PARIS — Simona Halep threw her racket on the red clay, its redemptive work done for the day, and thrust her arms high overhead as she beamed on a court that has brought her plenty of heartache.
In the stands, Darren Cahill, Halep’s normally pulled-together coach, was unsuccessfully fighting back tears. High up in the commentary booth, Chris Evert, a seven-time French Open champion, was tearing up, too, well aware of how it feels to have a Grand Slam drought come to a happy end.
Already No. 1, Halep proved on Saturday that she could win the big one, too.
After losing her first three major finals, she rallied to defeat Sloane Stephens, 3-6, 6-4, 6-1, to win the French Open and join the ranks of leading players whose perseverance paid off with a major singles title.
“I was dreaming for this moment since actually I started to play tennis,” Halep said. “It’s my favorite Grand Slam. I always said that if I’m going to win one, I want it to be here. It’s real now.”
Evert lost her first three Grand Slam finals before winning the French Open on this same stretch of clay in 1974. Kim Clijsters lost her first four major finals before winning the United States Open in 2005.
“She told me actually she lost four finals before winning,” Halep said of Clijsters. “And today I was like: ‘No! No! No! Not again. Maybe I can do it.’ And I did it.”
Halep was able to do it with a resilience that was emblematic of her performance throughout this 15-day tournament.
“This lady fights her heart out,” Evert said of Halep. “She runs down balls like no other, shows emotion like no other and has had so many disappointments in majors. And now this victory wipes out the past and is so much sweeter.”
Despite being No. 1, Halep had won just one tournament in the past 12 months. But she is now the first Romanian woman in 40 years to win the French Open, the tournament that her mentor and longtime manager, Virginia Ruzici, won in 1978.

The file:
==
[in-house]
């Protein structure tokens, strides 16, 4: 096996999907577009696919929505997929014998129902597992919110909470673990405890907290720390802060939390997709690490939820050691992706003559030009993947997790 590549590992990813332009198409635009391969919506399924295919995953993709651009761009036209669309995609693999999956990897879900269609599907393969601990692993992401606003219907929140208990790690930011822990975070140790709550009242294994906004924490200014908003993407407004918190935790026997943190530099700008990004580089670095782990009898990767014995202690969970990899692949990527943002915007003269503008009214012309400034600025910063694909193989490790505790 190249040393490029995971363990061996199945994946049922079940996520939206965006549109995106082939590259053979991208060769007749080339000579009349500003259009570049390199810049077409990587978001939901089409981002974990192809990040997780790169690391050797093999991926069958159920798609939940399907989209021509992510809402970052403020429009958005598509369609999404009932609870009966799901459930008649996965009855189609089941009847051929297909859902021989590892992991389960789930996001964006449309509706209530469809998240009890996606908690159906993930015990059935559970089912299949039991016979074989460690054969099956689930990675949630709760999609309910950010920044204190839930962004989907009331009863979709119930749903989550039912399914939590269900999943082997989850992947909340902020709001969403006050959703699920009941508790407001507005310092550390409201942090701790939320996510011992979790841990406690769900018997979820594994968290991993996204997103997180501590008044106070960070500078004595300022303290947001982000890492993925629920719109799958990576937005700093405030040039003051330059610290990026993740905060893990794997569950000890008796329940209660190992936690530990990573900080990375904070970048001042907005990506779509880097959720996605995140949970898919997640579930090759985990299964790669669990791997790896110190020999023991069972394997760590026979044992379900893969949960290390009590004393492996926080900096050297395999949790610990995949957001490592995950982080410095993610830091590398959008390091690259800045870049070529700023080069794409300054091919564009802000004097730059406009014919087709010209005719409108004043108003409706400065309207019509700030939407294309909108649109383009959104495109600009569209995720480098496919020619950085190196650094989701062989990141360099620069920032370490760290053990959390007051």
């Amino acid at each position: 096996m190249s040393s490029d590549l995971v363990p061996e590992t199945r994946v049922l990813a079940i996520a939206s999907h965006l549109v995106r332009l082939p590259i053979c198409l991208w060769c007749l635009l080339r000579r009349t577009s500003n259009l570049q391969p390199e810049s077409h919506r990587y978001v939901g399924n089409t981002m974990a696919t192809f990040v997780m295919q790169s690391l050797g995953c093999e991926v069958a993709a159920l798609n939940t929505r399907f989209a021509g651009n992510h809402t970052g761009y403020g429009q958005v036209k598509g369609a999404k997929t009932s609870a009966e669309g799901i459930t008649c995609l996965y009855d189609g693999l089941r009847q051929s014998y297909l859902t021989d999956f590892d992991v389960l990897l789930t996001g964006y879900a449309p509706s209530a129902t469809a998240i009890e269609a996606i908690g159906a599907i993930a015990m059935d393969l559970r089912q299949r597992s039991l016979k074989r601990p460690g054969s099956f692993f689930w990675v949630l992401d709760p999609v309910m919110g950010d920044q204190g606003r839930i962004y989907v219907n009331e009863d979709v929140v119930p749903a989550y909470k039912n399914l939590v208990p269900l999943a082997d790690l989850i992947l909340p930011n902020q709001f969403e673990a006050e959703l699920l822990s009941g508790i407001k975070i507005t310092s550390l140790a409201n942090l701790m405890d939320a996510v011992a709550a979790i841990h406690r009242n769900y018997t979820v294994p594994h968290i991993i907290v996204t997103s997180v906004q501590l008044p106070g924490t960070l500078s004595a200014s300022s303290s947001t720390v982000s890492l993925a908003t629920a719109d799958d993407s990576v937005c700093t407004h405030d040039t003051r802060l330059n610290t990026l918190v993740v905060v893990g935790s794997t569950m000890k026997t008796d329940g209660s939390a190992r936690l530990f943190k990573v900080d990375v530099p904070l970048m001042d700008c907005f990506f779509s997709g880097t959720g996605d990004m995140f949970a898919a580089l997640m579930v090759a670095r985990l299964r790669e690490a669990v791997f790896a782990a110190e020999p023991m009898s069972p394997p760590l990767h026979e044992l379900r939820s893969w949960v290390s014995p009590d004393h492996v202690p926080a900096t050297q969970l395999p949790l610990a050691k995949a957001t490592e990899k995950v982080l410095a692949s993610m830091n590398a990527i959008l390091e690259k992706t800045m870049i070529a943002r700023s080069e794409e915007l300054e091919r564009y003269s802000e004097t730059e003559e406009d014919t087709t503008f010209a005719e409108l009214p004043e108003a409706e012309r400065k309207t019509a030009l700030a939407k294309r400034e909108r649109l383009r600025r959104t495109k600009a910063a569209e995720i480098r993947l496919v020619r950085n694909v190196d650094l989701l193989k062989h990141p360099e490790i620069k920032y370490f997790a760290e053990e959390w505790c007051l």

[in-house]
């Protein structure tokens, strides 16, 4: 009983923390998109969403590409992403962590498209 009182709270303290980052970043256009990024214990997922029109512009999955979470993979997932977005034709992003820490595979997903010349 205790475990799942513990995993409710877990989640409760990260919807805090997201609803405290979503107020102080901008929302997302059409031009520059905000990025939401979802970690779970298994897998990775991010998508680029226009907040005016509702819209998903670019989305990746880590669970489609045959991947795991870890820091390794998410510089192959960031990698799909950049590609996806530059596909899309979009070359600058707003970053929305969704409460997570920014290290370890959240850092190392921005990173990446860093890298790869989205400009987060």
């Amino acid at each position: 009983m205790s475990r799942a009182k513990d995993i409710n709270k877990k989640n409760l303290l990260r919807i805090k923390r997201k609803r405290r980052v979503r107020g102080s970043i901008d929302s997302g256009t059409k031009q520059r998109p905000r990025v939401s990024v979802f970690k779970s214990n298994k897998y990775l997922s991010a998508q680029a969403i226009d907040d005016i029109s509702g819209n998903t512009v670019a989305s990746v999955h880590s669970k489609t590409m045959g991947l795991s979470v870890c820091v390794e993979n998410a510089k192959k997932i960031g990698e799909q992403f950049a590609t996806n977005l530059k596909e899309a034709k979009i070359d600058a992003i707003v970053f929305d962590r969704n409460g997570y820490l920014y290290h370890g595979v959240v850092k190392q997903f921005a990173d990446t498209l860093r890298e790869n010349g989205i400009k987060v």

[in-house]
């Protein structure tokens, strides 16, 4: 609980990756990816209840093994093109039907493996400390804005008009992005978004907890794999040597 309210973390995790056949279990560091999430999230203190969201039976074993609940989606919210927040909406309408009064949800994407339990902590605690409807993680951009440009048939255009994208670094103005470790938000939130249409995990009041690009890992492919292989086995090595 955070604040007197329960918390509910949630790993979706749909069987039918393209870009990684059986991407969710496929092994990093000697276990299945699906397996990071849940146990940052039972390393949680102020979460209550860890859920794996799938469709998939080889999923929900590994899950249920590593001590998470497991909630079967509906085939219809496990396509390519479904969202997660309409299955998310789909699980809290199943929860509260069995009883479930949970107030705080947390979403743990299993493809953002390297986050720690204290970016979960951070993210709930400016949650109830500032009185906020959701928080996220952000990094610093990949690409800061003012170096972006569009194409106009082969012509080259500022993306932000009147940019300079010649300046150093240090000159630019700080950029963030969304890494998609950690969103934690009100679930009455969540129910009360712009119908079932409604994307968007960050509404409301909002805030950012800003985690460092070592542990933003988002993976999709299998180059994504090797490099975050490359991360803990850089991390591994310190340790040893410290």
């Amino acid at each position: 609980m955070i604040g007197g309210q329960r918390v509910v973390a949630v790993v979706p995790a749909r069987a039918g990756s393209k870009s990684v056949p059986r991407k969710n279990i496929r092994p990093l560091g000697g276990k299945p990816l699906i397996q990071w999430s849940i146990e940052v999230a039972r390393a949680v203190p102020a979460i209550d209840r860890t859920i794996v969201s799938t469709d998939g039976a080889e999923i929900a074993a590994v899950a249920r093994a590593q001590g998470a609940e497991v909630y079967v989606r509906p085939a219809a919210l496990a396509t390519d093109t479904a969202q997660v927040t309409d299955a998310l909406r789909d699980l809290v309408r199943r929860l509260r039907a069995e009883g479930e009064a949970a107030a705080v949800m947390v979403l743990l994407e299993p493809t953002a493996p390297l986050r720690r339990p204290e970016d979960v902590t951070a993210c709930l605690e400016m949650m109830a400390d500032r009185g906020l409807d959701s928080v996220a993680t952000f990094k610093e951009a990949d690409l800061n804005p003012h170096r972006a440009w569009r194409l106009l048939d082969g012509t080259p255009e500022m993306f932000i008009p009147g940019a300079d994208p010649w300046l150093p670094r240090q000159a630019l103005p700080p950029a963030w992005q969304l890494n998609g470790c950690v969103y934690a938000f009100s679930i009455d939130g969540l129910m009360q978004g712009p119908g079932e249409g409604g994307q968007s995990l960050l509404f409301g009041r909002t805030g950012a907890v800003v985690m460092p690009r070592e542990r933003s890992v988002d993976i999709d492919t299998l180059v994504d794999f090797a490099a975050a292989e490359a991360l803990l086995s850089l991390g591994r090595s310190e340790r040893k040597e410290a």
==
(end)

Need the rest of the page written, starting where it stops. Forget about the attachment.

Many have offered encouragement in the past four years as Halep tried to rebound from her latest Grand Slam setback. She has questioned herself repeatedly and found a way to improve. She enlisted the full-time help of Cahill, one of the game’s most respected coaches, who also helped Lleyton Hewitt and Andre Agassi win a major title and reach No. 1.
“Darren has been the key man, the key person in her team,” said Ruzici, who was courtside on Saturday. “I think Darren has been fabulous at helping her improve her game on the court, but also helping her to improve her mental attitude. And also she became much more of a relaxed person.”
More recently, Halep has worked with a sports psychologist to learn how to maintain a more positive attitude with titles on the line — and with her home nation supporting her so passionately that it was only increasing the burden.
“They say the destination is more beautiful if it’s a bit of a bumpy road and you eventually get there, and it’s what happened to her today, “ Cahill said. “It’s a magical moment for her, and she did it the hard way against a great opponent.”
To manage it, the top-seeded Halep had to fight back from a set and a service break down, just as the unseeded Jelena Ostapenko did against Halep in last year’s French Open final.
In the early stages on Saturday, Halep could find no holes in Stephens’s defenses as the American glided along the baseline, calmly reading the flow of play as Halep pressed for quicker solutions that were not yet available. It was as if Halep were playing not only on crushed red brick, but also against a red brick wall.
But she did not panic and after falling behind, 0-2, Halep gradually put herself in a better place by forcing errors and finding new angles and opportunities as she varied the trajectories with her forehand and mixed in occasional forays to the net.
She was also a more relentless physical presence throughout, her energy and footwork never flagging. Stephens seemed to become less proactive, less explosive at times, although she said she was not fatigued.